ROCKVILLE – Changes to preparation for sports seasons now include anti-bullying and anti-hazing emphases, and coaches must follow a template in creating plans for supervision.
During a Montgomery County Board of Education meeting on Aug. 29, Montgomery County Public Schools Director of Systemwide Athletics Jeff Sullivan summarized the changes that are occurring in athletics leading up to the fall sports season.
“I talked about our enhanced safety and security plan (…) and I spoke to the fact that we rolled that plan out last year,” Sullivan said after the meeting. “And that this year it’s been enhanced by adding the security team leader as somebody that is part of that team and that collaboration, really defining what reasonable supervision looks like, and a common-sense thought around that.”
During the past school year, MCPS created a plan to improve supervision of student-athletes, called the MCPS Athletics Supervision Action Plan, first reported by news website Bethesda Beat. The plan outlined requirements for coaches of all sports teams, like creating supervisory plans and time commitments of supervising athletes before and after practice. The pre-sports season meeting that is mandatory for parents and guardians of all athletes must include information on supervision locations and times. Coaches must also include contingency plans in case they are unable to supervise the athletes at a given time.
When asked who will oversee the plans, Sullivan said staff in district wide athletics may visit the schools. MCPS requires the coaches to send the completed supervision plan templates to the athletic directors for approval.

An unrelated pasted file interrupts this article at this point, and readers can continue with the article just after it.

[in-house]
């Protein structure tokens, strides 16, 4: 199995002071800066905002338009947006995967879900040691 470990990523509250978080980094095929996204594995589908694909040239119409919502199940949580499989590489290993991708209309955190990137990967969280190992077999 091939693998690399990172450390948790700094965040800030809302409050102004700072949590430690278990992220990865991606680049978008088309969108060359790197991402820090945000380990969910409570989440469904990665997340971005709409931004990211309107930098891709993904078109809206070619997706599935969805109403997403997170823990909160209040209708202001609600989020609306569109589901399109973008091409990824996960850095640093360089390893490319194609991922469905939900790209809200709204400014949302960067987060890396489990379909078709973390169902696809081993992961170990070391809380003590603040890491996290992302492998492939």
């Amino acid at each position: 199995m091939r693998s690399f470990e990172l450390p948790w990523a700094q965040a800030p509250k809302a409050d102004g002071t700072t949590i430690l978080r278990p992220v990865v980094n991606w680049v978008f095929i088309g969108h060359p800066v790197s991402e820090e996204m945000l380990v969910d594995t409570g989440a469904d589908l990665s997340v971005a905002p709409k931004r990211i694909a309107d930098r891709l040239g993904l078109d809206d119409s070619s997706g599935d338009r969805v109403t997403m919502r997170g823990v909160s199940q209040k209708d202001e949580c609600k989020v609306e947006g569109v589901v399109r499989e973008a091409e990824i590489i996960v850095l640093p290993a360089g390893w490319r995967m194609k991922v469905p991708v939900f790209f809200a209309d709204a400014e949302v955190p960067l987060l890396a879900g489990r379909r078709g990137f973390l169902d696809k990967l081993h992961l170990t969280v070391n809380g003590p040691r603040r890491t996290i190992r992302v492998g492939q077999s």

According to the action plan, coaches specifically, paid coaches are to be supervising and must know where athletes are at all times. If a volunteer coach is supervising athletes, he or she may not do so alone, but must have a paid coach present.
In addition to examining the supervision issue, coaches and athletics staff looked at hazing education.
MCPS now requires coaches to include information about preventing bullying and hazing in preseason presentations for the athletes. Hazing was an issue at the time of the alleged first-degree rape incident in a Damascus High School locker room on Oct. 31, 2018, as described in court.
Superintendent Jack Smith wrote in a memorandum to the board of education before the Aug. 29 business meeting that the review of supervision plans and of anti-hazing and anti-bullying presentations was the result of findings from the alleged rape of students in the Oct. 31, 2018 locker room incident.
“Given the incident at Damascus High School and indicators of a need for more consistent supervision, coaches reviewed their supervision plans and anti-hazing and anti-bullying education of students and staff,” Smith wrote in the Aug. 29 memorandum.